The best way to help people out of poverty is to help them back into work. That's why we have reformed the benefits system so that work pays. Since 2010, 1.7 million more people are now in work and in Camborne and Redruth, the number of unemployed people has almost halved since 2010, but there is more to do in terms of creating better paid jobs.

We also need to help those suffering the demoralising consequences of personal debt and I recently held a conference to address this issue and look at alternative ways to help people navigate a way out of indebtedness.   

Thursday, 29 January 2015

Developing Green Energy

I have always been a strong supporter of wave power in Cornwall, but I am very opposed to field scale solar farms which are scarring the Cornish countryside.

With the powerful Atlantic swell off the Cornish coast we have a wave power resource that is second to none and Wave Hub is the first facility of its type in the world able to test commercial scale arrays of devices.

I have always championed wave power and worked to secure Marine Energy Park status in Hayle. There are several major wave energy developers now seeking to locate in Hayle and our strong heritage in engineering means we have the companies that can really make wave power work.

There is a place for solar panels on roofs, but field scale solar developments damage the countryside and take good farmland out of production. What has happened with all those new solar developments between Chiverton roundabout and Carland Cross is an absolute tragedy and will damage other industries like farming and tourism. As Farming Minister, I decided to abolish farm subsidies on any land occupied by solar developments and I have pressed for Cornwall Council to say no to more of these awful developments.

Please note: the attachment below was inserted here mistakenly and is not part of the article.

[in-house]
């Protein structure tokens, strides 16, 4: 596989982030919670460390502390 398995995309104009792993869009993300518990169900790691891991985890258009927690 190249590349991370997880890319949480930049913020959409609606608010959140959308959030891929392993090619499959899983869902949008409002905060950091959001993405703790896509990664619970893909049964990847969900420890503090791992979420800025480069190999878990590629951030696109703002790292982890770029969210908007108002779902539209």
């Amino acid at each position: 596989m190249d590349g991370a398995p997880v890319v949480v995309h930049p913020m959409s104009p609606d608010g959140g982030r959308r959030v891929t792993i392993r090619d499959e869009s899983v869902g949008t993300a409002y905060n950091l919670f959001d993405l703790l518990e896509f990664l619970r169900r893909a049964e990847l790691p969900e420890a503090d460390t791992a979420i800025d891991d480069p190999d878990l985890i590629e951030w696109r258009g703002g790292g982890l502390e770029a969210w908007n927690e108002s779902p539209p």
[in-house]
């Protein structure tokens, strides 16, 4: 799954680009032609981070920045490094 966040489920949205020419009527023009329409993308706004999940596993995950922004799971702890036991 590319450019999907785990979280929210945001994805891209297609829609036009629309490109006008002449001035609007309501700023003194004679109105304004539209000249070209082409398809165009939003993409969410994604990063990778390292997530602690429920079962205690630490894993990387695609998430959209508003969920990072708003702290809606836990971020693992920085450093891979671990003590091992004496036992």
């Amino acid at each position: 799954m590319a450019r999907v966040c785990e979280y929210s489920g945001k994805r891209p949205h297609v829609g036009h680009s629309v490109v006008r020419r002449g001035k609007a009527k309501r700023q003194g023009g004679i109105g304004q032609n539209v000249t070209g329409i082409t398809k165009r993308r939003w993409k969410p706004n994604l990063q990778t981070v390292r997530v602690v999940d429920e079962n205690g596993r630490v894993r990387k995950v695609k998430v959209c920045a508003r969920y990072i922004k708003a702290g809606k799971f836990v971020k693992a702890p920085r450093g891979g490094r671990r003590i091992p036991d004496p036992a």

NHS in Cornwall

The NHS is incredibly important to everyone in Cornwall and recently there have been rumours regarding the future of St Michael’s Hospital. Earlier in the summer, I met with the then Chief Executive of the Royal Cornwall Hospitals Trust, to discuss these rumours and ask if there was anything I could do to help. She made clear there are no plans whatsoever to close the hospital and that they would actually like to do more work there. I strongly disagree with those people who keep saying St Michael's will have to be closed down.  We should not undermine confidence in our local NHS. Instead we should support and strengthen it.

Funding for the Kernow Clinical Commission Group had increased this year by £14.3 million with another £11.6 million to come next year. Furthermore, I think it is encouraging that extra funds have been granted for an expansion at the minor injuries unit at the Camborne and Redruth Community Hospital and the creation of doctor led urgent care centres at the same hospital. Like any big organisation, the NHS will always have challenges to deal with and I think we should help them deal with those challenges, not talk them down.

Tuesday, 20 January 2015

Cornish Devolution

Cornwall has always been unique.  We have a strong identity and our own language and culture. Many of us consider ourselves Cornish before English and in recent years we have seen a renewed interest in celebrating St Piran’s Day. 

I do believe that we should give more decision making powers to Cornwall and the Government has already put together "growth deals" where new money has been made available for Cornwall to spend on transport projects that it has prioritised to promote growth.

I don't think we should build a Welsh style assembly and have yet another tier of politicians. That would just be a waste of money. Instead, we should focus on what more Cornwall Council can do. I would like to see more powers relating to culture and heritage devolved to Cornwall Council and taken away from English Heritage which I think can sometimes be remote.

But Cornwall Council is far from perfect so in addition, I think we should give our town and parish councils a greater say on how elements of Cornwall Council’s budget is spent so they have more power and a stronger sense of purpose